“Children from formal school continue their learning activities there, in the indigenous school, which encourage children playing and having fun with their friends. Because at their age, children need to observe their environment and people around them,” said Bano. (*)

 

Reporter: Engel Wally

Editor: Pipit Maizier

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Police accused of violating higher education law following students’ arrest

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USTJ students held a protest to refuse the police entering the campus. -Jubi / Benny Mawel

Jayapura, Jubi – Assistant Rector III of the University of Science and Technology Jayapura (USTJ) Isak Rumbarar regrets the arrest of his students by Jayapura municipal police on 4 September 2018 in their campus.

He said 34 students were arrested at around 11:00 in the morning to the police station and interrogated there throughout the night. The police then released them on Wednesday morning (5/09/2018)

As the assistant rector for student affairs, I regret it. I was late to the campus. They already took the students when I have arrived,” he told Jubi in the campus on Wednesday (05/09/2018).

Furthermore, according to him, the police must consult with the campus authority before arresting the students because they hold a protest on the campus area only.

Meanwhile, the President of USTJ Student Malvin Yobe said the Police made a mistake by entering the campus without any notice to the campus authority.

The police made a mistake to enter the campus and arrested students. In this case, they violated the Law number 12 of 2012 concerning to higher education. They must give written notification to the campus authority to arrest. We are disappointed because it ’s wrong,” he said. (*)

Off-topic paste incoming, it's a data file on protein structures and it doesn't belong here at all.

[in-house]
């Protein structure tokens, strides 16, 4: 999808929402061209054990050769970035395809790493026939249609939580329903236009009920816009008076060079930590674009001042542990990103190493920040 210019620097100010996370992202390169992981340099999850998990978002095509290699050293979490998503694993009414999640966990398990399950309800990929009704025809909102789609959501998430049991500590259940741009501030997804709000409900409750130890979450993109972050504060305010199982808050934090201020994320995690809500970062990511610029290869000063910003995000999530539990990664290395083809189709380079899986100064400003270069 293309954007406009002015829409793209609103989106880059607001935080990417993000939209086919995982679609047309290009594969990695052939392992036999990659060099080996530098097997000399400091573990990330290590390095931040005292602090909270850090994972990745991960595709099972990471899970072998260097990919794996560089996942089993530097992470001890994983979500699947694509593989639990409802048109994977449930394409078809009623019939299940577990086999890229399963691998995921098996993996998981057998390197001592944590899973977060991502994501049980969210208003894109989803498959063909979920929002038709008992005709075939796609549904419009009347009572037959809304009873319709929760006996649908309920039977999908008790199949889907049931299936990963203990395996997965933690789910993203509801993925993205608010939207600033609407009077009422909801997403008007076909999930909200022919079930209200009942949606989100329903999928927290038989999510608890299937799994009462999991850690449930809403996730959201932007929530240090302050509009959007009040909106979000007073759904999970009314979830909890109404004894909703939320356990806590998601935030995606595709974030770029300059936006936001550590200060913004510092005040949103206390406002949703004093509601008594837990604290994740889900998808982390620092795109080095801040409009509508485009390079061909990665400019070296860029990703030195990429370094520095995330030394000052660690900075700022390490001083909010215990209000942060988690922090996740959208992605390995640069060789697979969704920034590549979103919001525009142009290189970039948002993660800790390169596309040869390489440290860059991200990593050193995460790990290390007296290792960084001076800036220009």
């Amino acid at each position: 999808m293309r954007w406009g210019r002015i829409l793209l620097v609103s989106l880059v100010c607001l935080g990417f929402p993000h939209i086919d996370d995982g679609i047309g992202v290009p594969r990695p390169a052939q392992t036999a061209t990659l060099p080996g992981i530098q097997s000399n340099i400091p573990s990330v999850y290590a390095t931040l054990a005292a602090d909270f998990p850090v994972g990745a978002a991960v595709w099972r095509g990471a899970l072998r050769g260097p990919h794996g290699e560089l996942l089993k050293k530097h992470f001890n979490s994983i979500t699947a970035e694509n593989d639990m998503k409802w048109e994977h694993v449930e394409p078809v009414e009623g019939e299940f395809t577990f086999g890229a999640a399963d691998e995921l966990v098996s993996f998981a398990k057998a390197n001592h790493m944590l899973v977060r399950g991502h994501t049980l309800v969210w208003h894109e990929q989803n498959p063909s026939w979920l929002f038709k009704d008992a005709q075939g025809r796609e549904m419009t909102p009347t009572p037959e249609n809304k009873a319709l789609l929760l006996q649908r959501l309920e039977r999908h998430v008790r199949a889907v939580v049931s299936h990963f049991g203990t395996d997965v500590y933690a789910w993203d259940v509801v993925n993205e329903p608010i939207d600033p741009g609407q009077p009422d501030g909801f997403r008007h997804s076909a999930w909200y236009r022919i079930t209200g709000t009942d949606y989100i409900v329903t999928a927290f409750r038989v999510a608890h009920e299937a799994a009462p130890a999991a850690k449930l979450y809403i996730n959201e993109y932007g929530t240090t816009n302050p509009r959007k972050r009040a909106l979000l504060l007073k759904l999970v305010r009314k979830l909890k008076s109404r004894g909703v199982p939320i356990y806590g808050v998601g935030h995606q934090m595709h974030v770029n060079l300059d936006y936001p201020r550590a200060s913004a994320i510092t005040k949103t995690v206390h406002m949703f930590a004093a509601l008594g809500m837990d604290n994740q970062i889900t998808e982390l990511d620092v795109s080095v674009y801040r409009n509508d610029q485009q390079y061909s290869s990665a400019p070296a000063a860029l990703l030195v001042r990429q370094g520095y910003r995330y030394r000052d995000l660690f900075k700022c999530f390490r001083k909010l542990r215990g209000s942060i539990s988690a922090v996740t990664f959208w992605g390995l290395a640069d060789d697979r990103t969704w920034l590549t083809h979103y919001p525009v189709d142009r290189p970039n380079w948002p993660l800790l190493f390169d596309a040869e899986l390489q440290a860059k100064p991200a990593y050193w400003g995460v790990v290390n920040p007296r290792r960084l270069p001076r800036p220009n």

Reporter: Benny Mawel

Editor: Pipit Maizier

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Non-Papuans dominate IPDN recruitment in Papua

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Illustration of IPDN Students in Papua. – Jubi / Doc

Jayapura, Jubi – The selection process of IPDN students in Papua Province for intake 2018/2019 is considered discrimination against indigenous Papuans due to the domination of non-Papuans. It’s definitely against the Special Autonomy Law of Papua.

A humanitarian activist Natalius Pigai said this is discrimination. “Only four out of seventy cadets are Papuans. It means 90% of new IPDN students are non-natives. I am offended, and for this, I completely criticise Jokowi and the Minister of Home Affairs Tjahjo Kumolo,” Pigai told Jubi by phone on Saturday,(08/31/2018).

According to Pigai, who was the former member of the National Human Rights Commission, a distribution of power to accommodate the children of a nation as the agents of change is a strength of this country. It would grow their sense of belonging towards this country.

Separately, Marinus Yaung, a lecturer on International Relations of the University of Cenderawasih, maintained he doubts the competence of IPDN graduates compared to his students from the variety of department of studies including Government Science, Administration Science, State Administration, Anthropology, Social Welfare and International Relations.

According to him, the alumni of the University of Cenderawasih have been shown more qualified and ready to work in all districts in Papua Province rather than the IPDN alumni.

“Our alumni are better and highly competent of serving in the bureaucracy as echelon III or IV in the district government,” said Yaung. (*)

 

Reporter: Abeth You

Editor: Pipit Maizier